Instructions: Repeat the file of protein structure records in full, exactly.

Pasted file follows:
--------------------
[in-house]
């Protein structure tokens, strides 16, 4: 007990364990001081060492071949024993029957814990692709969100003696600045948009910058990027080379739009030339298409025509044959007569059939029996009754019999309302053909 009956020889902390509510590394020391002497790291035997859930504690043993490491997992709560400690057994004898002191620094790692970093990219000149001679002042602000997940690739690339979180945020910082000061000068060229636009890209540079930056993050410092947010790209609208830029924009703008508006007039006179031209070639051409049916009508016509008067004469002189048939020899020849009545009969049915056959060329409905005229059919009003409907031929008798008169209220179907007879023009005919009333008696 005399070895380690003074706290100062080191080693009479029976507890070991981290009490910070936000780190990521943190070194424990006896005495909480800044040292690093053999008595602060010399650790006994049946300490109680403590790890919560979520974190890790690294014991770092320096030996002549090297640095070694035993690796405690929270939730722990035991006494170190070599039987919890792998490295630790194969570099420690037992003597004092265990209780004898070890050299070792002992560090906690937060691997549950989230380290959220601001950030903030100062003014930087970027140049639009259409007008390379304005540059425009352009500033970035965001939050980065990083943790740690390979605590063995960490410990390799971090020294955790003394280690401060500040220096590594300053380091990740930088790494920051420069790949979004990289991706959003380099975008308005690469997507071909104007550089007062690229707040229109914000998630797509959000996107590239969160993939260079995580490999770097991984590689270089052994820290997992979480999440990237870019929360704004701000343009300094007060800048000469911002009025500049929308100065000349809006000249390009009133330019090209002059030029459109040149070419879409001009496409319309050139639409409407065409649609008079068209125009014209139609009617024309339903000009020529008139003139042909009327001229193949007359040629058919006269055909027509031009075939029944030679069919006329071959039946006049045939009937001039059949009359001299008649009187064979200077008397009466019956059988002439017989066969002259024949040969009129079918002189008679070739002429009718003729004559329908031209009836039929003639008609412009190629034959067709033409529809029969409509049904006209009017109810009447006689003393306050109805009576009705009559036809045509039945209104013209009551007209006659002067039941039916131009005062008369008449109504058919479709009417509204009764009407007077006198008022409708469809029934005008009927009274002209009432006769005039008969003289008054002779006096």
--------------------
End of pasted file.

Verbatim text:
[in-house]
């Protein structure tokens, strides 16, 4: 007990364990001081060492071949024993029957814990692709969100003696600045948009910058990027080379739009030339298409025509044959007569059939029996009754019999309302053909 009956020889902390509510590394020391002497790291035997859930504690043993490491997992709560400690057994004898002191620094790692970093990219000149001679002042602000997940690739690339979180945020910082000061000068060229636009890209540079930056993050410092947010790209609208830029924009703008508006007039006179031209070639051409049916009508016509008067004469002189048939020899020849009545009969049915056959060329409905005229059919009003409907031929008798008169209220179907007879023009005919009333008696 005399070895380690003074706290100062080191080693009479029976507890070991981290009490910070936000780190990521943190070194424990006896005495909480800044040292690093053999008595602060010399650790006994049946300490109680403590790890919560979520974190890790690294014991770092320096030996002549090297640095070694035993690796405690929270939730722990035991006494170190070599039987919890792998490295630790194969570099420690037992003597004092265990209780004898070890050299070792002992560090906690937060691997549950989230380290959220601001950030903030100062003014930087970027140049639009259409007008390379304005540059425009352009500033970035965001939050980065990083943790740690390979605590063995960490410990390799971090020294955790003394280690401060500040220096590594300053380091990740930088790494920051420069790949979004990289991706959003380099975008308005690469997507071909104007550089007062690229707040229109914000998630797509959000996107590239969160993939260079995580490999770097991984590689270089052994820290997992979480999440990237870019929360704004701000343009300094007060800048000469911002009025500049929308100065000349809006000249390009009133330019090209002059030029459109040149070419879409001009496409319309050139639409409407065409649609008079068209125009014209139609009617024309339903000009020529008139003139042909009327001229193949007359040629058919006269055909027509031009075939029944030679069919006329071959039946006049045939009937001039059949009359001299008649009187064979200077008397009466019956059988002439017989066969002259024949040969009129079918002189008679070739002429009718003729004559329908031209009836039929003639008609412009190629034959067709033409529809029969409509049904006209009017109810009447006689003393306050109805009576009705009559036809045509039945209104013209009551007209006659002067039941039916131009005062008369008449109504058919479709009417509204009764009407007077006198008022409708469809029934005008009927009274002209009432006769005039008969003289008054002779006096």